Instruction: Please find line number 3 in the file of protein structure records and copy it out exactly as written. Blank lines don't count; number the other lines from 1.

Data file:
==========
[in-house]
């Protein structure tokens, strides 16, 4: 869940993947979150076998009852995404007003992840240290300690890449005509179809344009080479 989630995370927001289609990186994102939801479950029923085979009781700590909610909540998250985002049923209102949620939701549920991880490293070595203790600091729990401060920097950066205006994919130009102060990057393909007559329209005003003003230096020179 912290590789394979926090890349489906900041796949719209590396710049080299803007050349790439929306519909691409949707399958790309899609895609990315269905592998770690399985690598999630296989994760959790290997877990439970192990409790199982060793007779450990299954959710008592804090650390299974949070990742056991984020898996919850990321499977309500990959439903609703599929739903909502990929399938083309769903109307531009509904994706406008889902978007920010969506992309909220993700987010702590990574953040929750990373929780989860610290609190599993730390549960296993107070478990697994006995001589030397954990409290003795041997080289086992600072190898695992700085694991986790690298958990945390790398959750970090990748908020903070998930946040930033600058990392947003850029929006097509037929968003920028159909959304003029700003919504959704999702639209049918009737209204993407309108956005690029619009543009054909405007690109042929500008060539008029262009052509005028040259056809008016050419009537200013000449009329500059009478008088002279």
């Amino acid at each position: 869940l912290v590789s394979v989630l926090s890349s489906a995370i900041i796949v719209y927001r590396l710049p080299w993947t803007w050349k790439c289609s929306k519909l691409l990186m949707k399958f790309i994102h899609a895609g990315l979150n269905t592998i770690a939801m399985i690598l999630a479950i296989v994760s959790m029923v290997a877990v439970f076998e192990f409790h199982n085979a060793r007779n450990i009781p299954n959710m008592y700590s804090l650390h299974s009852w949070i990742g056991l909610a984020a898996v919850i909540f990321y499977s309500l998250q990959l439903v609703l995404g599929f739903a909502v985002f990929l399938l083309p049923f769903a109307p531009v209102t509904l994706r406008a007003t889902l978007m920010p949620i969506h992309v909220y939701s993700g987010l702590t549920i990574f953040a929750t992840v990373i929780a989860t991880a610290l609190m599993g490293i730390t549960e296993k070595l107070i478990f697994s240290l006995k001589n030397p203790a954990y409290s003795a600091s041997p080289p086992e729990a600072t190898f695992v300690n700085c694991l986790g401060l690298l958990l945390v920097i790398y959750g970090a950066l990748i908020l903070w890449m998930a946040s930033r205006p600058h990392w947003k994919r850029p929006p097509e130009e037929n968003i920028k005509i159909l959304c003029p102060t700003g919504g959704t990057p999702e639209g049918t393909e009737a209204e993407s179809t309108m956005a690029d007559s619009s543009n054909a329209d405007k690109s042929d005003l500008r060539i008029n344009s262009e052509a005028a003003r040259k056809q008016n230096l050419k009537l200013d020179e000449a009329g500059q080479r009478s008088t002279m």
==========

């Amino acid at each position: 869940l912290v590789s394979v989630l926090s890349s489906a995370i900041i796949v719209y927001r590396l710049p080299w993947t803007w050349k790439c289609s929306k519909l691409l990186m949707k399958f790309i994102h899609a895609g990315l979150n269905t592998i770690a939801m399985i690598l999630a479950i296989v994760s959790m029923v290997a877990v439970f076998e192990f409790h199982n085979a060793r007779n450990i009781p299954n959710m008592y700590s804090l650390h299974s009852w949070i990742g056991l909610a984020a898996v919850i909540f990321y499977s309500l998250q990959l439903v609703l995404g599929f739903a909502v985002f990929l399938l083309p049923f769903a109307p531009v209102t509904l994706r406008a007003t889902l978007m920010p949620i969506h992309v909220y939701s993700g987010l702590t549920i990574f953040a929750t992840v990373i929780a989860t991880a610290l609190m599993g490293i730390t549960e296993k070595l107070i478990f697994s240290l006995k001589n030397p203790a954990y409290s003795a600091s041997p080289p086992e729990a600072t190898f695992v300690n700085c694991l986790g401060l690298l958990l945390v920097i790398y959750g970090a950066l990748i908020l903070w890449m998930a946040s930033r205006p600058h990392w947003k994919r850029p929006p097509e130009e037929n968003i920028k005509i159909l959304c003029p102060t700003g919504g959704t990057p999702e639209g049918t393909e009737a209204e993407s179809t309108m956005a690029d007559s619009s543009n054909a329209d405007k690109s042929d005003l500008r060539i008029n344009s262009e052509a005028a003003r040259k056809q008016n230096l050419k009537l200013d020179e000449a009329g500059q080479r009478s008088t002279m």